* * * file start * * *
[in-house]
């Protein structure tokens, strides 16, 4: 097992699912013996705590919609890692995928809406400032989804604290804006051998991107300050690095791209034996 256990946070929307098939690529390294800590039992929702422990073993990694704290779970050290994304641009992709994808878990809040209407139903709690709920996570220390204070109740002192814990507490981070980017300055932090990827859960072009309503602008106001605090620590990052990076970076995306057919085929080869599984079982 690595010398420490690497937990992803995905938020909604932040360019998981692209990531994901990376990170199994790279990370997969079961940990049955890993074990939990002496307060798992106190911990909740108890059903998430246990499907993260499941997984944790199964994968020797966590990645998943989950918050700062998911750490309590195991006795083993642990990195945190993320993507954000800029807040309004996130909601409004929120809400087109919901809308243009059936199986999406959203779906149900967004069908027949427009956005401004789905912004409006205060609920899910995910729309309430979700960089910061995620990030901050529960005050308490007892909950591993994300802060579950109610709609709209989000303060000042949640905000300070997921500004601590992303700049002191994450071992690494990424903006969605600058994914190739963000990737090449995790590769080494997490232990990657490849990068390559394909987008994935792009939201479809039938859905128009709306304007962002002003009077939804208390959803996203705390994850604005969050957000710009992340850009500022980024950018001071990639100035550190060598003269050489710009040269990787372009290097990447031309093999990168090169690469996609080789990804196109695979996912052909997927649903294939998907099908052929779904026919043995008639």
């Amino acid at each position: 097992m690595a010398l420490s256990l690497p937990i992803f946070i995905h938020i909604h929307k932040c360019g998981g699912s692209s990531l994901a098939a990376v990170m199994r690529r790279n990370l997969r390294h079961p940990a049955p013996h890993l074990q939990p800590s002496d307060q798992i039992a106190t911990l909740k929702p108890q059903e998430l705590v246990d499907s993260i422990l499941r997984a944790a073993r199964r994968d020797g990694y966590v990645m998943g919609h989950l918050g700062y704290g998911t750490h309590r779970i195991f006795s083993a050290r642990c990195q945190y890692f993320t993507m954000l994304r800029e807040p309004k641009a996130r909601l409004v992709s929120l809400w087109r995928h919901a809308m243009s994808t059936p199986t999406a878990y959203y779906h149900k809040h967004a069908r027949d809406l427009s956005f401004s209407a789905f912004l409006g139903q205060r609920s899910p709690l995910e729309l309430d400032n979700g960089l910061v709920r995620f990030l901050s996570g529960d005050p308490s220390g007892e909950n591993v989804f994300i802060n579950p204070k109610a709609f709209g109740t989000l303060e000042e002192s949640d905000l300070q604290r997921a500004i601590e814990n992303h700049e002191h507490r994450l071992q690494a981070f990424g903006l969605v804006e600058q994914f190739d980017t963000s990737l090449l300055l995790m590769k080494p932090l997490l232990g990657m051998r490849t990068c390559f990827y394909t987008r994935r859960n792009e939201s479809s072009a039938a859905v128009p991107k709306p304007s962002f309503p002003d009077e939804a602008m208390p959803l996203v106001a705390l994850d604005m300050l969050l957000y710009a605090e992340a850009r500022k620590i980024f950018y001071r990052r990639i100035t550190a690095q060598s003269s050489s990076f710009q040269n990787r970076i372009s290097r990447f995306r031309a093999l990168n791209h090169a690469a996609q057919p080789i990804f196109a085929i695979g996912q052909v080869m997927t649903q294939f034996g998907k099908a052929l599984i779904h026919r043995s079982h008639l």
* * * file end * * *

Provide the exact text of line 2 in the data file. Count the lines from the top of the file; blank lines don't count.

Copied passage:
């Protein structure tokens, strides 16, 4: 097992699912013996705590919609890692995928809406400032989804604290804006051998991107300050690095791209034996 256990946070929307098939690529390294800590039992929702422990073993990694704290779970050290994304641009992709994808878990809040209407139903709690709920996570220390204070109740002192814990507490981070980017300055932090990827859960072009309503602008106001605090620590990052990076970076995306057919085929080869599984079982 690595010398420490690497937990992803995905938020909604932040360019998981692209990531994901990376990170199994790279990370997969079961940990049955890993074990939990002496307060798992106190911990909740108890059903998430246990499907993260499941997984944790199964994968020797966590990645998943989950918050700062998911750490309590195991006795083993642990990195945190993320993507954000800029807040309004996130909601409004929120809400087109919901809308243009059936199986999406959203779906149900967004069908027949427009956005401004789905912004409006205060609920899910995910729309309430979700960089910061995620990030901050529960005050308490007892909950591993994300802060579950109610709609709209989000303060000042949640905000300070997921500004601590992303700049002191994450071992690494990424903006969605600058994914190739963000990737090449995790590769080494997490232990990657490849990068390559394909987008994935792009939201479809039938859905128009709306304007962002002003009077939804208390959803996203705390994850604005969050957000710009992340850009500022980024950018001071990639100035550190060598003269050489710009040269990787372009290097990447031309093999990168090169690469996609080789990804196109695979996912052909997927649903294939998907099908052929779904026919043995008639």